45 countries offer support as worst earthquake disaster in 84 years hit Turkey


The death toll from a strong earthquake in south-eastern Turkey, near the Syrian border, has exceeded 2,300 people across both countries.

Turkey’s disaster agency said more than 1,500 people died there, while it is estimated that 810 people died in Syria.

Those numbers are still expected to rise as rescuers comb through mountains of rubble in freezing, snowy weather.

It is Turkey’s worst disaster in decades, the country’s president said.

The US Geological Survey said the 7.8 magnitude tremor struck at 04:17 local time (01:17 GMT) at a depth of 17.9km (11 miles) near the city of Gaziantep.

Seismologists said the first quake was one of the largest ever recorded in Turkey. Survivors said it took two minutes for the shaking to stop.

Twelve hours later, a second quake, which had a magnitude of 7.5, hit Turkey’s Elbistan district of Kahramanmaras province.

An official from Turkey’s Disaster and Emergency Management Authority said it was “not an aftershock” and was “independent” from the earlier quake.

Turkey lies in one of the world’s most active earthquake zones. President Recep Tayyip Erdogan said Monday’s disaster was the worst the country had seen since 1939, when the Erzincan earthquake in eastern Turkey killed nearly 33,000 people.

However in 1999 there was another deadly quake which killed more than 17,000 in Turkey’s north-west.

One Kahramanmaras resident, Melisa Salman, said living in an earthquake zone meant she was used to “being shaken”, but Monday’s tremor was “the first time we have ever experienced anything like that”.

“We thought it was the apocalypse,” she said.

Many thousands of people have been injured – with at least 5,385 people hurt in Turkey and 2,000 in Syria.

Many of the victims are in war-torn northern Syria, where millions of refugees live in camps on both sides of the Syria-Turkey border. There have been dozens of fatalities reported in rebel-held areas.

Thousands of buildings have collapsed, and several videos show the moment they fell, as onlookers ran for cover. Many buildings that were four or five storeys high are now flattened, roads have been destroyed and there are huge mountains of rubble as far as the eye can see.

Among the buildings destroyed was Gaziantep Castle, a historical landmark that had stood for more than 2,000 years.

And a shopping mall in the city of Diyarbakir collapsed, a BBC Turkish correspondent there reported.

Turkey’s energy infrastructure has been damaged, and videos have emerged showing large fires in southern Turkey. Social media users claimed they were caused by damage to the gas pipelines.

Turkey’s energy minister Fatih Donmez confirmed there had been serious damage to the infrastructure, however did not mention the explosions.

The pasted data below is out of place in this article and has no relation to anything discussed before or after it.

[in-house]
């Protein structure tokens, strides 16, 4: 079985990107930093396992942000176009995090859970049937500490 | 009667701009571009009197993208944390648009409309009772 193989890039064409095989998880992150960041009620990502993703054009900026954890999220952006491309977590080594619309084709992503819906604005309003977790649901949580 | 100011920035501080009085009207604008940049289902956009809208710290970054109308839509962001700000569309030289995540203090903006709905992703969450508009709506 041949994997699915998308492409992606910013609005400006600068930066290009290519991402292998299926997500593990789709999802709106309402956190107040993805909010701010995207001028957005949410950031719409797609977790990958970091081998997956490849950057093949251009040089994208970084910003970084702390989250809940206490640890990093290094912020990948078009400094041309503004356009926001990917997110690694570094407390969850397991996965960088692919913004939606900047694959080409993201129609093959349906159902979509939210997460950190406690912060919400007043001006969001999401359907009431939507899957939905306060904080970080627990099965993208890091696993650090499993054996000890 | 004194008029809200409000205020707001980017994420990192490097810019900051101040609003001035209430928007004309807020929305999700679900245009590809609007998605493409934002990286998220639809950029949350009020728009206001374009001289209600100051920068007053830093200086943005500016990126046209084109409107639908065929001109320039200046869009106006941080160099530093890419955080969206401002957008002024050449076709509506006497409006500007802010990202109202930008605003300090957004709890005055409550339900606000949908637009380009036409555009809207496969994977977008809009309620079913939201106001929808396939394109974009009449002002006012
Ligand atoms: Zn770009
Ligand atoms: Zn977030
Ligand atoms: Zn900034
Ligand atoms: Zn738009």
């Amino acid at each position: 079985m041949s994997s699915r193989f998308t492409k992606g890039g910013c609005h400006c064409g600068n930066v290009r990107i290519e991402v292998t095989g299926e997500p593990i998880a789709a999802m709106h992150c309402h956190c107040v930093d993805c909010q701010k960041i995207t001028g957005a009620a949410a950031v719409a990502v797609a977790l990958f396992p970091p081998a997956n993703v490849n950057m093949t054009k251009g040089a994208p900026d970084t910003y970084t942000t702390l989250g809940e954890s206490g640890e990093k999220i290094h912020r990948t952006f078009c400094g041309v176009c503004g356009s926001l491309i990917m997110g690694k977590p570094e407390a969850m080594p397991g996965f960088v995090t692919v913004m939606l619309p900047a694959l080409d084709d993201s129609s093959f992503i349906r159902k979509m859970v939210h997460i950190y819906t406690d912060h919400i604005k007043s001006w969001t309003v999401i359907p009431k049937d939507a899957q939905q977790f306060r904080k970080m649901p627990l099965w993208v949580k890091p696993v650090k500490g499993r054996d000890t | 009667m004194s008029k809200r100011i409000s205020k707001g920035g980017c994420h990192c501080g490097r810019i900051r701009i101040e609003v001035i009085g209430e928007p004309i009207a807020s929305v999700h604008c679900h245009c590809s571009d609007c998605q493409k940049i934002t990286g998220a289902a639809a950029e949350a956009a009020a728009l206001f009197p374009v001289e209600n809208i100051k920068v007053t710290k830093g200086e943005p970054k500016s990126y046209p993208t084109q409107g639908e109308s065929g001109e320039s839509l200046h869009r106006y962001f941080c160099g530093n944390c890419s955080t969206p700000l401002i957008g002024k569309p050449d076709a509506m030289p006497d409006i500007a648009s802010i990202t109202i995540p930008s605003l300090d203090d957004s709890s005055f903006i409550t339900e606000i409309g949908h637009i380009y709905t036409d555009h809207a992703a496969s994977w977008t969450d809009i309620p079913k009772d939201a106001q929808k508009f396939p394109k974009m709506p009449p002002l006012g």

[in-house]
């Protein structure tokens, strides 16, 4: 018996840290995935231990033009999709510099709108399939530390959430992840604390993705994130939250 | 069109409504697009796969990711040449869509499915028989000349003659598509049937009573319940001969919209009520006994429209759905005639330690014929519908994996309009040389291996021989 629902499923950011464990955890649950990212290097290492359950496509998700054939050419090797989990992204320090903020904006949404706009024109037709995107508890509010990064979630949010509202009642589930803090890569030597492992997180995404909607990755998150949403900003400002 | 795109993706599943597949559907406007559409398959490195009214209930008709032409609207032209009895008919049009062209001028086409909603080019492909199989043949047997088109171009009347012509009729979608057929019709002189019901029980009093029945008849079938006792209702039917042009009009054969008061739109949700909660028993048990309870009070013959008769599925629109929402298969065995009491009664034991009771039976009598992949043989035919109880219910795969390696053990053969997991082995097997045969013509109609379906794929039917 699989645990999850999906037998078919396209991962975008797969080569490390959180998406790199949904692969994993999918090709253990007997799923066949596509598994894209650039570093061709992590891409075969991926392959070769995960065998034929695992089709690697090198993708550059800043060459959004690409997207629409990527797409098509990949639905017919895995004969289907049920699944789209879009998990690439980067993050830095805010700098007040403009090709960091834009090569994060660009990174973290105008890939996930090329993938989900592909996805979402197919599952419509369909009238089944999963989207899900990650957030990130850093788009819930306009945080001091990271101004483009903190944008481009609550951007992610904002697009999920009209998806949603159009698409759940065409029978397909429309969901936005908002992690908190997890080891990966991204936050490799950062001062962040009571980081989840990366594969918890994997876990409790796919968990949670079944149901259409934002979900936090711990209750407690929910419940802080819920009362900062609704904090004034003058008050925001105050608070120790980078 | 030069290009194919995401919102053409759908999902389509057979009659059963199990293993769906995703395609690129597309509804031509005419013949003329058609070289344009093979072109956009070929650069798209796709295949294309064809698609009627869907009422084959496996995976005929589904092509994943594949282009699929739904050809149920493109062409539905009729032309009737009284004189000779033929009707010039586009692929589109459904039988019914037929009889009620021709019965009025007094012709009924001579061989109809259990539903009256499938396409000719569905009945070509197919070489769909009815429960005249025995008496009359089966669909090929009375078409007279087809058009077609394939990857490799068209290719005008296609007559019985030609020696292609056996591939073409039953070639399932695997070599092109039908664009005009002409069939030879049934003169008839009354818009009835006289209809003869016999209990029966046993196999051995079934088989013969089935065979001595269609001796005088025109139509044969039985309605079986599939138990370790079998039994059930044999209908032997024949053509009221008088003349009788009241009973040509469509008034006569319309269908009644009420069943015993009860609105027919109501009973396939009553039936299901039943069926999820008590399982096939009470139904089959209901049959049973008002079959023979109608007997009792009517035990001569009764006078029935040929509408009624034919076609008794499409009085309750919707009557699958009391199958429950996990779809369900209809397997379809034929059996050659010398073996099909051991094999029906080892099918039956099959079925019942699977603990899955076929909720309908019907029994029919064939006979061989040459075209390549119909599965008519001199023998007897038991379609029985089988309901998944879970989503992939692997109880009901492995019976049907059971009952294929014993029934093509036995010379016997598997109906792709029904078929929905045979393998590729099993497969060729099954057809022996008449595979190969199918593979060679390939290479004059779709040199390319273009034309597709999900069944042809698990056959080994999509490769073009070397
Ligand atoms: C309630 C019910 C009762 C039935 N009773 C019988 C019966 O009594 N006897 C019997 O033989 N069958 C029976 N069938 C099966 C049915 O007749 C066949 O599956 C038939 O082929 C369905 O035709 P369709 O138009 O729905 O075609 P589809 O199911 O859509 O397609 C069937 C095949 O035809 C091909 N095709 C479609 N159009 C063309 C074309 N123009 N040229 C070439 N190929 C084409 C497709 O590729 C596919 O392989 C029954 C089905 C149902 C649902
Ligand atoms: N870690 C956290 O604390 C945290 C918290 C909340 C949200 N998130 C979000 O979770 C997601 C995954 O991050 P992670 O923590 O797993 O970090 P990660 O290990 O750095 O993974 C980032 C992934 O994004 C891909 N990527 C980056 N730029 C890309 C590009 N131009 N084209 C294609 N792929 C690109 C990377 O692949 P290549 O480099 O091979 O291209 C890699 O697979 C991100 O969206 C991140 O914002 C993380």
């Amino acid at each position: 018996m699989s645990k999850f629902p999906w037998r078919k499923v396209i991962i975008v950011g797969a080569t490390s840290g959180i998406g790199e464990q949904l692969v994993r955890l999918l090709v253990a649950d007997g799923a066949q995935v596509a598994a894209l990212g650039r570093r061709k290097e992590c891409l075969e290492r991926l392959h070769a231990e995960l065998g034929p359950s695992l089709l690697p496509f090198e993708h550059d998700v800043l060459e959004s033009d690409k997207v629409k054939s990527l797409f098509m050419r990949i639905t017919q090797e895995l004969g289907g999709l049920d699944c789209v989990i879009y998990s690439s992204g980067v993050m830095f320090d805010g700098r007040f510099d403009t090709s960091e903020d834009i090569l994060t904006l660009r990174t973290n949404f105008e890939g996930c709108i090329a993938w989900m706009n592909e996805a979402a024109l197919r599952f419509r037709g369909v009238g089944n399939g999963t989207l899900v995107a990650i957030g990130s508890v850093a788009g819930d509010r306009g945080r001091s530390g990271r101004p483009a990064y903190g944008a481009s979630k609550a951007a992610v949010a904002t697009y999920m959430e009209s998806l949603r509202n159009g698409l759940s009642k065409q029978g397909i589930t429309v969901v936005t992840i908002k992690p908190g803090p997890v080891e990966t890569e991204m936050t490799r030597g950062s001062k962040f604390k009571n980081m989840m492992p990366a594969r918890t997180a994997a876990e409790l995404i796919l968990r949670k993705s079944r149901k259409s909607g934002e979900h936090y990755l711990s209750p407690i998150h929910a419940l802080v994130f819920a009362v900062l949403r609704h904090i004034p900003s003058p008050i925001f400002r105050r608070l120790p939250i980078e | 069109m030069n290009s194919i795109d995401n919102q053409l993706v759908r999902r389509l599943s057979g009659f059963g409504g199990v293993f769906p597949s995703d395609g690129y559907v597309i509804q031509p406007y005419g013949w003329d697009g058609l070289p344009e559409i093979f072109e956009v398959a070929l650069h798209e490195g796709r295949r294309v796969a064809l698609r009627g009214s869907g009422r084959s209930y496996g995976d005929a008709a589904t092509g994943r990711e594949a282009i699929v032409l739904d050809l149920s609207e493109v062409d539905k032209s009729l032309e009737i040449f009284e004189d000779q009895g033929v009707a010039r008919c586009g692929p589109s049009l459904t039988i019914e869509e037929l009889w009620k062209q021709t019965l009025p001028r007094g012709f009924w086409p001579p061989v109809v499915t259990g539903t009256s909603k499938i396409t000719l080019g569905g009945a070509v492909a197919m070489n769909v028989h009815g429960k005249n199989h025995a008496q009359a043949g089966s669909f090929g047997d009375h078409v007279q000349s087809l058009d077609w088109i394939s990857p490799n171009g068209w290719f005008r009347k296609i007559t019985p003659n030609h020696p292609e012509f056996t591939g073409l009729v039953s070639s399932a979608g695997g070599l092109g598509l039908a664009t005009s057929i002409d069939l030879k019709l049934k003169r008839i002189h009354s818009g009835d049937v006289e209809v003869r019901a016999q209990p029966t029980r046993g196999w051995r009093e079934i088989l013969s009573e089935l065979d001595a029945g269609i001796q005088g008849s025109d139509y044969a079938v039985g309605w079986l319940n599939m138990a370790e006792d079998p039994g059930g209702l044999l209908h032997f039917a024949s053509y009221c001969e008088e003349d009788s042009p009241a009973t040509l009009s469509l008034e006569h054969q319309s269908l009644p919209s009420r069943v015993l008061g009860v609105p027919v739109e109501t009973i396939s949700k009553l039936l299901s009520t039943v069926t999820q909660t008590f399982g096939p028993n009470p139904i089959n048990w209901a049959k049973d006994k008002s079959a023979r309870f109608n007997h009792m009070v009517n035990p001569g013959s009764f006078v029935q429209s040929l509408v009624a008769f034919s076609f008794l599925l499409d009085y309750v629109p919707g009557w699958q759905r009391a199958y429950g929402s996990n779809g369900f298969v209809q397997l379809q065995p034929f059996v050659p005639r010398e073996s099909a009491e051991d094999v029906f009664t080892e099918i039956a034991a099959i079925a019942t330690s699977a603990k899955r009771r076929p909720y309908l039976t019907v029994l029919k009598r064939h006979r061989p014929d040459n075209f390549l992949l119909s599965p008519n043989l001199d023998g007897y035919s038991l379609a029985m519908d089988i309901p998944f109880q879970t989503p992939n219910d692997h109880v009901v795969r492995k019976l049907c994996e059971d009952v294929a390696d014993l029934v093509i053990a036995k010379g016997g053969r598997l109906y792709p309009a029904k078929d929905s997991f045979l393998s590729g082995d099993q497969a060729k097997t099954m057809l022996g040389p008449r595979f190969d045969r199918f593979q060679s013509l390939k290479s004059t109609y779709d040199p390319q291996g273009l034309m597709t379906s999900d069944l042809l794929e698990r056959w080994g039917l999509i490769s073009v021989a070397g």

In Diyarbakir, north-east of Gaziantep, a search is now under way for people trapped in damaged buildings

The Turkish Red Crescent has called for citizens to make blood donations, and the organisation’s president, Kerem Kınık, said on Twitter that additional blood and medical products were being sent to the affected region.

Following an international appeal for help, Turkey’s President Recep Tayyip Erdogan said 45 countries had offered support.

The European Union is sending search and rescue teams to Turkey, while rescuers from the Netherlands and Romania are already on their way. The UK has said it will send 76 search and rescue specialists, equipment and rescue dogs.

France, Germany, Israel, and the United States have also pledged to help. Russian President Vladimir Putin has offered help to both Turkey and Syria, as has Iran.

Turkey’s interior minister, Suleymon Soylu, said 10 cities were affected by the initial quake including Hatay, Osmaniye, Adiyaman, Malatya, Sanliurfa, Adana, Diyarbakir and Kilis.

School has been suspended in those cities for at least a week.

Diyarbakir, Turkey: ‘People are still trapped under the rubble’

A volunteer with the White Helmets rescue group, which operates in rebel-controlled areas of north-western Syria, fought back tears as he described the devastation in Sarmada, near the border with Turkey.

“Many buildings in different cities and villages in north-western Syria collapsed,” he told the BBC.

“Still now, many families are under the rubble. We are trying to save them but it’s a very hard task for us.

“We need help. We need the international community to do something, to help us, to support us. North-western Syria is now a disaster area. We need help from everyone to save our people,” he added.

Hours after the first earthquake, a toddler was pulled from the rubble in Azaz, Syria, dirty and bloodied but alive. Video shows rescuers running to get her out of the cold.

The earthquake was powerful enough to be felt as far away as Cyprus, Lebanon and Israel.

“I was writing something and just all of a sudden the entire building started shaking and yes I didn’t really know what to feel,” Mohamad El Chamaa, a student in the Lebanese capital, Beirut, told the BBC.

“I was right next to the window so I was just scared that they might shatter. It went on for four-five minutes and it was pretty horrific. It was mind-blowing,” he said.

Rushdi Abualouf, a BBC producer in the Gaza Strip, said there was about 45 seconds of shaking in the house he was staying in.